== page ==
Parents can be abusive in ways that are difficult to detect or in ways that we do not consider abusive.
No matter how abusive they are, abuse is abusing no matter what.
Long-term abuse will increase the risk of developing serious mental health problems that will be present in adulthood. Different forms of abuse will affect children in many ways.
Here is a list of things that abusive parents do to their children:
It gives them little or no privacy
There is a big difference between a parent who protects his child from harm and deprives him of privacy. It is essential for parents to ensure the age-appropriate confidentiality of their children. For example, allowing them to change themselves in their room.
It invades their feelings and reality
Parents can invade their children’s feelings by telling them how to feel or by completely denying them.
This makes children feel ignored and in inner conflict. In the long run, children will find it difficult to trust their judgment and decision-making.
I resort to silence
This is an immature way of managing things and is emotionally abusive. Parents use this tactic to exercise power or punish their children. Because of this, children feel ignored and rejected and develop low self-esteem.
Play the role of victim
This type of behavior is emotionally abusive because the parent does not take responsibility for his or her actions. This can affect children in two ways. They can learn this type of behavior and use it as a mechanism to imitate when they reach adulthood.
Or they will develop feelings of guilt and shame, blaming themselves for what is happening.
This is a type of psychological abuse and is difficult to detect. It is the kind of manipulation in which the aggressor creates doubt and confusion inside the victim. A parent who plays with the child’s mind will turn him into an insecure, anxious, paranoid and distrustful adult. In extreme cases, the child will come to question the reality.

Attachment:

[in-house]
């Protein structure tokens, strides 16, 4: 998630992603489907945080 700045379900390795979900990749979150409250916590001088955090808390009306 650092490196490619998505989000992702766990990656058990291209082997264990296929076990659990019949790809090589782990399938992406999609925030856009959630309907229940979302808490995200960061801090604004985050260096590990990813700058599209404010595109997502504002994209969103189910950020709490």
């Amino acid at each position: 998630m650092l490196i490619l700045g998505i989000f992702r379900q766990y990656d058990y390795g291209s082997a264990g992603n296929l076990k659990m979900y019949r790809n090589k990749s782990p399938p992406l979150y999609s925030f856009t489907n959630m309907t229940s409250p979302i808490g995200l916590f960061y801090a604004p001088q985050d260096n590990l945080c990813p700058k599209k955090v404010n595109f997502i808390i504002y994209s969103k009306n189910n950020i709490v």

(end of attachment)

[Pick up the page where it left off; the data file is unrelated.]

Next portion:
He threatens them with violence
It is emotionally abusive for a parent to threaten their child with physical violence even if he or she does not use it. Children end up feeling insecure around their parents and do not want to be at home.
He favors one of the children
Parents may act differently with their favorite child. For example, giving him more attention, more beautiful gifts, less discipline, and more privileges. This will affect the other child by lowering their self-esteem. He may develop depression, feel rejected, feel unwell, and create similar relationships in the long run.
It robs them of their independence
Some parents want their little ones to depend on them. It is their way of maintaining power and control, and this prevents the child’s development. An abusive parent can prevent a child from making a single decision and prevent him or her from learning the skills he or she needs to become a successful adult.
They are extremely critical
This type of abuse occurs when a parent repeatedly criticizes their child.
For example, roughly comparing their children to each other. Children develop low self-esteem, feeling that they are not good enough and worthless.
They take control of their children’s money
Parents who take their child’s money are abusive and believe that their children owe it to them. It is not the child’s responsibility to return anything. On the contrary, children should be encouraged to develop their independence and learn how to manage money properly.